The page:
While the month-long informal building event known as Ma.Ktober that happens every October may be over, The Maschinen Krieger movement that is the inspiration never really stops. For those not familiar with the phenomenon, it started in the early 1980’s as a sci-fi series in a Japanese hobby magazine, and the creators, using off the shelf model kits for airplanes, tanks, and other vehicles, created surreal combinations of armored hard suits and vehicles with strong alien and insect-like aspects. Two-legged walkers like this creation by Marco Marozzi are a popular subject as well.
The tall spindly legs have a very industrial feel, complete with pistons to drive each footstep deep into the rubble covered ground. Multiple sensors and ominous canisters cover the head and body of this drone as it seeks out its prey, and that belly mounted contraption looks like it could ruin your day.
Every October, LEGO builders assemble their bricks for Ma.Ktober, a build challenge inspired by the 1980’s Japanese plastic models Maschinen Krieger. Chris Perron‘s contribution this year combines an old-style Dewback body with a bubble canopy and some rather ingenious parts usage for greebly bits on its legs, including crutches as struts. The sponson-mounted cannons are also an excellent touch.
I love when a builder takes an existing LEGO set and creates an alternative model. Dvd has gone one step further with his Exo-Recon Walker, using the parts from Peter Reid’s successful LEGO Ideas set #21109 Exo-Suit to recreate another of Peter’s designs, the Recon Walker. Not only that, but Dvd has even been so kind as to include an LDD File so if you have the Ideas set, you can build your own Exo-Recon Walker!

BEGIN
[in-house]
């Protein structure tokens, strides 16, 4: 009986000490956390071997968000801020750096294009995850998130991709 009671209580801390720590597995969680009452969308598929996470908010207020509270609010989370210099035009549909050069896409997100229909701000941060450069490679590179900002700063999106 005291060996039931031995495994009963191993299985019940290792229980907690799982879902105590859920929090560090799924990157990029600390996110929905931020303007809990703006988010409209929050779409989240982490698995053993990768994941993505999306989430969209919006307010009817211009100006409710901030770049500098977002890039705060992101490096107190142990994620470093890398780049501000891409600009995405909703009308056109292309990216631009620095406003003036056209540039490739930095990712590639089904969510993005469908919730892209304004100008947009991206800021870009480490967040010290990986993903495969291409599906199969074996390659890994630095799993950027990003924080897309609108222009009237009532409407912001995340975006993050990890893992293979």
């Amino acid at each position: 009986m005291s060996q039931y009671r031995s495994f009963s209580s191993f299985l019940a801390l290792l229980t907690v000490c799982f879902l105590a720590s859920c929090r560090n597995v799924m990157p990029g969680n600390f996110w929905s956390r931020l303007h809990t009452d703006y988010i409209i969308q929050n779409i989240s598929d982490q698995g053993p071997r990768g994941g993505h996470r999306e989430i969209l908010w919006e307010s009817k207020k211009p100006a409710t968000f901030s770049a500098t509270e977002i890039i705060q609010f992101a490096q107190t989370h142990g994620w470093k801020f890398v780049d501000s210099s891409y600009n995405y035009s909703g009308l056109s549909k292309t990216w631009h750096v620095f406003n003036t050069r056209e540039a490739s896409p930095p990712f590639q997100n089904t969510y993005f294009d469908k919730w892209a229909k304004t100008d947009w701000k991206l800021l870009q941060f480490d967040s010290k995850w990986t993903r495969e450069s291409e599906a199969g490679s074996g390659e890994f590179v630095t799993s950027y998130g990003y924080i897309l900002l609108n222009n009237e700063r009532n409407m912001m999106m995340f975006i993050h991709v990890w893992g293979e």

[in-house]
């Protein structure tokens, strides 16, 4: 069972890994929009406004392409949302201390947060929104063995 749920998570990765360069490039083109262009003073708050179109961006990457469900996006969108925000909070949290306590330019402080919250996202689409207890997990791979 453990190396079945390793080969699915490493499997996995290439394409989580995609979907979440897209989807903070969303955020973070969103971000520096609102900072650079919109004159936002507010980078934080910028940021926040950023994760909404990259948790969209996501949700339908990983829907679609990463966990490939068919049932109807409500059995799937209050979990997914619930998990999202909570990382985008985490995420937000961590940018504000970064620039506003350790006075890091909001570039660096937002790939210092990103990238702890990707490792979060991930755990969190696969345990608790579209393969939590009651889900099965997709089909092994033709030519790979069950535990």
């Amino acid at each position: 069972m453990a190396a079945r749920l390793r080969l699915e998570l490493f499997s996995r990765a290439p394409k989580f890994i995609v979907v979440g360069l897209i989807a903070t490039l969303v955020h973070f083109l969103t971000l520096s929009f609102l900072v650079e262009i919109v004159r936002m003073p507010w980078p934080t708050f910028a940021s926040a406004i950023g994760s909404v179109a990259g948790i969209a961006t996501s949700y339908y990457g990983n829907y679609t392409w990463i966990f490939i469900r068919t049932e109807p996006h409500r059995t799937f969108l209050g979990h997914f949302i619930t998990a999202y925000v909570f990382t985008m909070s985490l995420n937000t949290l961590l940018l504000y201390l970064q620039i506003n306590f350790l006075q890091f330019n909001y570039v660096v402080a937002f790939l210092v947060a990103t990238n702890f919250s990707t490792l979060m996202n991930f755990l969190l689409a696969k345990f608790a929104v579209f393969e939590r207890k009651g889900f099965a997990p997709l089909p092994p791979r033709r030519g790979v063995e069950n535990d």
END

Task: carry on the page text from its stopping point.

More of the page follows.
When The Empire Strikes Back first premiered in 1980, Star Wars fans of every age had their collective minds blown when the AT-AT first marched across the snowy battlefield of Hoth. Since that day, the AT-AT has surely become one of the most referenced vehicles in Star Wars, with the possible exception of the Millenium Falcon. Tim Goddard has put together a LEGO creation intended to show the AT-AT in relation to the new AT-M6 featured in Star Wars: The Last Jedi, and in doing so, has achieved a highly detailed, accurate depiction that stands out very nicely. I especially like the use of tiles of many sizes to achieve a paneled look, including a few headlight bricks to pop some tiles out.
Looking at the underside and leg assembly shows a particular attention to detail and captures the complicated mechanical nature of this unique vehicle.
Check out these other awesome LEGO AT-ATs previously featured on The Brothers Brick:
Having been around for almost two decades and being one of the most popular LEGO themes means there’s no shortage of walkers stumbling around…Star Wars ones that is. Blacktron however, which debuted 29 years ago, is just stomping in now–and the wait was well worth it:
The BT-HIW, Blacktron Heavy Invasion Walker, is a glorious black and transparent-yellow sight to behold. Built by Rat Dude, this impressive walker manages to balance not only itself, but that classic space feel many builders strive for.